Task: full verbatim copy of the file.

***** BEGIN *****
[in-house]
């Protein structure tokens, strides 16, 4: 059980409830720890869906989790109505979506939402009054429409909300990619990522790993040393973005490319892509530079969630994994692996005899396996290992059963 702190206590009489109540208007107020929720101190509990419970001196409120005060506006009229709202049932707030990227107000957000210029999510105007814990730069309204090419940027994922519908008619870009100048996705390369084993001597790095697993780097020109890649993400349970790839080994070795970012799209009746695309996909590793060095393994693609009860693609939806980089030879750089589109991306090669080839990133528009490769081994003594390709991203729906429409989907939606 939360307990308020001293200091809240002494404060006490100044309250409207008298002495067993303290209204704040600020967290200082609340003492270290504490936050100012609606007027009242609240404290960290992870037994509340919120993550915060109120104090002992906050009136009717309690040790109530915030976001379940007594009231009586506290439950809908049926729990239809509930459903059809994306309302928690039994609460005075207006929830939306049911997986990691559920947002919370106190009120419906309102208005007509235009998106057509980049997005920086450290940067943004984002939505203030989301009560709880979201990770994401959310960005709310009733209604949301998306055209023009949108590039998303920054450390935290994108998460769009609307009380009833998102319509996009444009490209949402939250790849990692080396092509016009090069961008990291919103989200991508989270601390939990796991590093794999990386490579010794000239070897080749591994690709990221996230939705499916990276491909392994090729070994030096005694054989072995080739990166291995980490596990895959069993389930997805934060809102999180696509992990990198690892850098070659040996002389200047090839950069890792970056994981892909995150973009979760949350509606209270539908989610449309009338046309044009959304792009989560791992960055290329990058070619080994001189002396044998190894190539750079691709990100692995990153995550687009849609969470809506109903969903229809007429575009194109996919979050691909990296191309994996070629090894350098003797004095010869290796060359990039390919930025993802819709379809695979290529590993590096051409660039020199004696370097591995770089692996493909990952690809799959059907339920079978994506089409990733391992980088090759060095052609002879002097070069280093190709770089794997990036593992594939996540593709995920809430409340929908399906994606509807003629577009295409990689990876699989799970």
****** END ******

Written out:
[in-house]
């Protein structure tokens, strides 16, 4: 059980409830720890869906989790109505979506939402009054429409909300990619990522790993040393973005490319892509530079969630994994692996005899396996290992059963 702190206590009489109540208007107020929720101190509990419970001196409120005060506006009229709202049932707030990227107000957000210029999510105007814990730069309204090419940027994922519908008619870009100048996705390369084993001597790095697993780097020109890649993400349970790839080994070795970012799209009746695309996909590793060095393994693609009860693609939806980089030879750089589109991306090669080839990133528009490769081994003594390709991203729906429409989907939606 939360307990308020001293200091809240002494404060006490100044309250409207008298002495067993303290209204704040600020967290200082609340003492270290504490936050100012609606007027009242609240404290960290992870037994509340919120993550915060109120104090002992906050009136009717309690040790109530915030976001379940007594009231009586506290439950809908049926729990239809509930459903059809994306309302928690039994609460005075207006929830939306049911997986990691559920947002919370106190009120419906309102208005007509235009998106057509980049997005920086450290940067943004984002939505203030989301009560709880979201990770994401959310960005709310009733209604949301998306055209023009949108590039998303920054450390935290994108998460769009609307009380009833998102319509996009444009490209949402939250790849990692080396092509016009090069961008990291919103989200991508989270601390939990796991590093794999990386490579010794000239070897080749591994690709990221996230939705499916990276491909392994090729070994030096005694054989072995080739990166291995980490596990895959069993389930997805934060809102999180696509992990990198690892850098070659040996002389200047090839950069890792970056994981892909995150973009979760949350509606209270539908989610449309009338046309044009959304792009989560791992960055290329990058070619080994001189002396044998190894190539750079691709990100692995990153995550687009849609969470809506109903969903229809007429575009194109996919979050691909990296191309994996070629090894350098003797004095010869290796060359990039390919930025993802819709379809695979290529590993590096051409660039020199004696370097591995770089692996493909990952690809799959059907339920079978994506089409990733391992980088090759060095052609002879002097070069280093190709770089794997990036593992594939996540593709995920809430409340929908399906994606509807003629577009295409990689990876699989799970």